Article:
Maber used Archicad to engage with the client and to collaborate effectively with the supply chain on the development of a medical research facility at Nottingham Trent University.
Maber was tasked with designing a new Medical Technologies Innovation Facility (MTIF) Development Centre for Nottingham Trent University, located on the Boots Enterprise Zone (BEZ) site. GF Tomlinson was the main contractor.
The MTIF forms part of the university’s £23m dual-site project, which is providing new research facilities to enable academia and industry to work together on research projects for medical technologies and innovation in the global health sector.
The MTIF Development Centre provides laboratory space, engineering bays and cleanrooms (rated Good Manufacturing Practice Grade C), as well as space for the technology required for processing and prototype development.
Client: Nottingham Trent University
Main contractor: GF Tomlinson
M&E engineer: CPW
The project was fully modelled in Archicad from start to finish. During the design phase, Maber used Archicad plug-in Twinmotion to generate VR visualisations.
Robert Fowkes, Maber’s architectural technologist for the project, explains: “To help the client to understand and visualise the scheme, we used Twinmotion alongside static images and video renderings to really bring the building to life. We were able to offer the client an immersive 1:1 scale experience, which allowed us to assess the design from all angles and approaches, streamlining the design in an iterative way.”
Sensitive approach to adjacent buildings
One challenge Maber faced in the design was that the site is adjacent to Grade I and II listed buildings such as the D34 Fire Station, which is of national architectural significance. To keep in line with the design and appearance of these buildings, the form of the MTIF centre was kept simple, functional and modern.
“Again, we used our VR immersive experience to review design proposals in context with the existing buildings,” says Fowkes. “We designed the MTIF as a two-storey building that steps down to a single-storey element that wraps around the southern and eastern parts of the building. By designing the new building to reduce in scale as it approaches the road and the fire station, we could be sure it would not dominate the area.”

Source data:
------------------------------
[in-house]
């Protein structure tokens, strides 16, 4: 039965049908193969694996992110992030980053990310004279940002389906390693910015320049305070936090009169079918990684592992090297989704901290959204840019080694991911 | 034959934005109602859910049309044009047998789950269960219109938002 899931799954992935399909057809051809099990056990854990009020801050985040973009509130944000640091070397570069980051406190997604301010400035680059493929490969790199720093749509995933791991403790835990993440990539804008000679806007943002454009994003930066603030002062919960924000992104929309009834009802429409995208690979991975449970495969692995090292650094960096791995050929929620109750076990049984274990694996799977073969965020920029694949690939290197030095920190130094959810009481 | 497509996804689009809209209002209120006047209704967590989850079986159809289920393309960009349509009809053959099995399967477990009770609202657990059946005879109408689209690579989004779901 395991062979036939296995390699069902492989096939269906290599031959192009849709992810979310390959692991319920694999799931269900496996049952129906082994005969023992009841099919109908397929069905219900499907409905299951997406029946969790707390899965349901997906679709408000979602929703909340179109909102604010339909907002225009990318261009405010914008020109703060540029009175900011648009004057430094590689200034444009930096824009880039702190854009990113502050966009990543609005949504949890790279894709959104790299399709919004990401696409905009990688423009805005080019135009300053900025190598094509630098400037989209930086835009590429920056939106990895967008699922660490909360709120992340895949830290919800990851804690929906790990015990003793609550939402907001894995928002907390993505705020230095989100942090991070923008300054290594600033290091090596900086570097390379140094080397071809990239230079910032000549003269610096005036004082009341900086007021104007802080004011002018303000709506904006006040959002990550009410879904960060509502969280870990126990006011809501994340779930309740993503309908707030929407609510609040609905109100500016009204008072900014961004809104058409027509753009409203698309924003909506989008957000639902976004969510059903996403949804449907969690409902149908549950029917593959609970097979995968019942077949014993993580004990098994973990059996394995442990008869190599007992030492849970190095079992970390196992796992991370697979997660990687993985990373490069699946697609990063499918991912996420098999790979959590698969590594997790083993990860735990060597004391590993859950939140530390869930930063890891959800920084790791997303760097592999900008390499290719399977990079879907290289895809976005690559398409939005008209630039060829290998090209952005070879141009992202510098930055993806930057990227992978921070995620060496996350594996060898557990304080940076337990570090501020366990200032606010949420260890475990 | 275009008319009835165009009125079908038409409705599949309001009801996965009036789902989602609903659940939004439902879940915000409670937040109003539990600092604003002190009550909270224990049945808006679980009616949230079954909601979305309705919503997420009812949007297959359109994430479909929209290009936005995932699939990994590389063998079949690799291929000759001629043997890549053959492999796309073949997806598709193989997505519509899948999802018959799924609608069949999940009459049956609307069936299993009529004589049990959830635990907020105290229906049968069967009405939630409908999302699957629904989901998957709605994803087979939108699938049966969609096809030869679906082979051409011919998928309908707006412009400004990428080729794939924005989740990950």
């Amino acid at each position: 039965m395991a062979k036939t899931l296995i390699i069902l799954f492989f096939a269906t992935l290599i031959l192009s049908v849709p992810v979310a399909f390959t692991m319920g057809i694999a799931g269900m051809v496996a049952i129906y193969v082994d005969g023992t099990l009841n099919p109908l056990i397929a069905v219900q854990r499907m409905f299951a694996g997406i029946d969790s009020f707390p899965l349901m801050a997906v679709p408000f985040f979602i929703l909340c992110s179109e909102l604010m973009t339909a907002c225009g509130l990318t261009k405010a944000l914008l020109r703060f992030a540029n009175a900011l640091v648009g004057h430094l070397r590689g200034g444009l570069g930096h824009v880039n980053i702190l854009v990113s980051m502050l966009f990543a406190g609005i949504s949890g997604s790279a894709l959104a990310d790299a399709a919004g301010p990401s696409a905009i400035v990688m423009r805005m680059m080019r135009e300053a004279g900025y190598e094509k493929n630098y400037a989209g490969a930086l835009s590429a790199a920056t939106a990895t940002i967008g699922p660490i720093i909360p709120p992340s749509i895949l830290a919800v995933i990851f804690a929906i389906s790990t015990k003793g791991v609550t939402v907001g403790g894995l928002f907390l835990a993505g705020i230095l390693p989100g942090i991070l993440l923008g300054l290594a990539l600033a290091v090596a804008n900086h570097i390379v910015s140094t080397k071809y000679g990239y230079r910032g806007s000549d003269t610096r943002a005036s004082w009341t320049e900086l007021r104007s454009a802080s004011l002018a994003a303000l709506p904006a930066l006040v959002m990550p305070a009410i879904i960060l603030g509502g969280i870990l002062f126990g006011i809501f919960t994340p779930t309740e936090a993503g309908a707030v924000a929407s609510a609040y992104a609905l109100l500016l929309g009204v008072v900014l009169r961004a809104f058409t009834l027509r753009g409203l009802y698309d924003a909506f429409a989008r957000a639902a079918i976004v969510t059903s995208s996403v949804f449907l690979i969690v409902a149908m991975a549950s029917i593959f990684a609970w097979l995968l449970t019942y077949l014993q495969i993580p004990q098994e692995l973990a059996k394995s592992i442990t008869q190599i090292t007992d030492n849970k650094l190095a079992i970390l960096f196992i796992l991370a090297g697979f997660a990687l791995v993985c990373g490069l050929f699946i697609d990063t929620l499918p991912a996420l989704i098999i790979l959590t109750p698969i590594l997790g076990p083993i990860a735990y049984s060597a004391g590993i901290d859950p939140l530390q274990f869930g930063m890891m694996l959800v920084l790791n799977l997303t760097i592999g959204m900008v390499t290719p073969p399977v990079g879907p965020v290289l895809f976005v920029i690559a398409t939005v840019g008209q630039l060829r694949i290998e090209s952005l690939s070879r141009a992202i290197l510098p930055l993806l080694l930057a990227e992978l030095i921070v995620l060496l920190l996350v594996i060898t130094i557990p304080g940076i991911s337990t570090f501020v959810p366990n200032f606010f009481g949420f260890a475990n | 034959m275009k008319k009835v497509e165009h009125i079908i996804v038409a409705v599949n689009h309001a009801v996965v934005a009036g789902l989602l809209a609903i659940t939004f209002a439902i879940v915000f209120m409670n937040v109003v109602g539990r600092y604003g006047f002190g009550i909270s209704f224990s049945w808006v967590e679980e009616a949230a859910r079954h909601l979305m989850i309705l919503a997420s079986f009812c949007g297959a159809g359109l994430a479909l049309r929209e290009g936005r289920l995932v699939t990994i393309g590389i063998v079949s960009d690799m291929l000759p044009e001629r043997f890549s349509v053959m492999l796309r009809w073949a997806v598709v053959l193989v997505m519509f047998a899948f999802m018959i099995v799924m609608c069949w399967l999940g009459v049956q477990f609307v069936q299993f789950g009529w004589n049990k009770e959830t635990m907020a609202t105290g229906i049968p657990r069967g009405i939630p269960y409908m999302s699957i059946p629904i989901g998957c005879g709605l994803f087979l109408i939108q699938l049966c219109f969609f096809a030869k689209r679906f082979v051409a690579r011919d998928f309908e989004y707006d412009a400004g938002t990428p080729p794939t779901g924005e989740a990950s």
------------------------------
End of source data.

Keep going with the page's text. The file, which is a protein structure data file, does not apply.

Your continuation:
Careful coordination for laboratory research
“We used Twinmotion alongside static images and video renderings to really bring the building to life.”
The mechanical and electrical requirements for the development centre were complex as it is much more heavily serviced than a typical commercial building.
“To make sure that all the services were correctly coordinated both during the design and the construction phases, we had frequent coordination meetings with the M&E engineers,” explains Fowkes. “For example, every laboratory features inspection hatches that are designed to enable valves to be turned on and off with access via the ceiling, and we worked closely with the M&E team to work out the best location for these.
“The M&E engineers shared their models with us via IFC and we imported those into the Archicad model. From there, we were able to double check that all the piping and ducting ran correctly and there were no clashes.”
With GMP Grade C cleanrooms on site, Maber worked with a specialist consultant and specialist contractors to complete the fit-out. Each room needed to be compliant to meet European cleanroom standards and the consultant advised on the technical details to ensure this was achieved.
“Archicad was helpful in taking the fit-out layouts and ensuring that they coordinated with the M&E to make sure everything worked correctly, before we moved to site,” says Fowkes.
While the facility was handed over to the client in September 2020 (with minimal disruption from the pandemic), further enhancements to the laboratories have been made and the building is now expected to be operational this autumn.
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